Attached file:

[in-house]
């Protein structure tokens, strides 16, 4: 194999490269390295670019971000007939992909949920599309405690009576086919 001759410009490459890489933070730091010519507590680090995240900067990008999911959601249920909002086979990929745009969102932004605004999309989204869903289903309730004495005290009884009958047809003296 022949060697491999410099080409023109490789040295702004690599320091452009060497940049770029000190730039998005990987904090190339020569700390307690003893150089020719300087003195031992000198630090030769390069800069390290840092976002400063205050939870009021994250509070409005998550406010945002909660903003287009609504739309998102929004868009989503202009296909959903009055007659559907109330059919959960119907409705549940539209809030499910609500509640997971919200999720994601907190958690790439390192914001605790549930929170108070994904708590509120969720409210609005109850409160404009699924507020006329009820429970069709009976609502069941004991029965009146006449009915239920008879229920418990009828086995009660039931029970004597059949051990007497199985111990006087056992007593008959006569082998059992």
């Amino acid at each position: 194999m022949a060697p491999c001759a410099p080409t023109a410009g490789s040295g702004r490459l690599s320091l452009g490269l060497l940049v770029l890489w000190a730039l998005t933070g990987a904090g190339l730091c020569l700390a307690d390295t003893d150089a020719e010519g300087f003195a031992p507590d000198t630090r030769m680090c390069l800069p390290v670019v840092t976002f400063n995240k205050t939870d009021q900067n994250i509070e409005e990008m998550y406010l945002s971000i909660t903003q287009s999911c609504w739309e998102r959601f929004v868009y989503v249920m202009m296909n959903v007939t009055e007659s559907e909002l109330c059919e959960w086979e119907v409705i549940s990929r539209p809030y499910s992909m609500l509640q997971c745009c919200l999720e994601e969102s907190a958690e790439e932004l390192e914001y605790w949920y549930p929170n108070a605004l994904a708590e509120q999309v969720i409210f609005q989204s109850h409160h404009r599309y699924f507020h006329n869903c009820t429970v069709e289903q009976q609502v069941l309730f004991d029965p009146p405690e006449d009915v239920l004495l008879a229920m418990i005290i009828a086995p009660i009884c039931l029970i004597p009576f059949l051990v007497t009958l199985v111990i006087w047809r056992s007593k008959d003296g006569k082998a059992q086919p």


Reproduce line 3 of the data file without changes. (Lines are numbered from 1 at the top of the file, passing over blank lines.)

């Amino acid at each position: 194999m022949a060697p491999c001759a410099p080409t023109a410009g490789s040295g702004r490459l690599s320091l452009g490269l060497l940049v770029l890489w000190a730039l998005t933070g990987a904090g190339l730091c020569l700390a307690d390295t003893d150089a020719e010519g300087f003195a031992p507590d000198t630090r030769m680090c390069l800069p390290v670019v840092t976002f400063n995240k205050t939870d009021q900067n994250i509070e409005e990008m998550y406010l945002s971000i909660t903003q287009s999911c609504w739309e998102r959601f929004v868009y989503v249920m202009m296909n959903v007939t009055e007659s559907e909002l109330c059919e959960w086979e119907v409705i549940s990929r539209p809030y499910s992909m609500l509640q997971c745009c919200l999720e994601e969102s907190a958690e790439e932004l390192e914001y605790w949920y549930p929170n108070a605004l994904a708590e509120q999309v969720i409210f609005q989204s109850h409160h404009r599309y699924f507020h006329n869903c009820t429970v069709e289903q009976q609502v069941l309730f004991d029965p009146p405690e006449d009915v239920l004495l008879a229920m418990i005290i009828a086995p009660i009884c039931l029970i004597p009576f059949l051990v007497t009958l199985v111990i006087w047809r056992s007593k008959d003296g006569k082998a059992q086919p």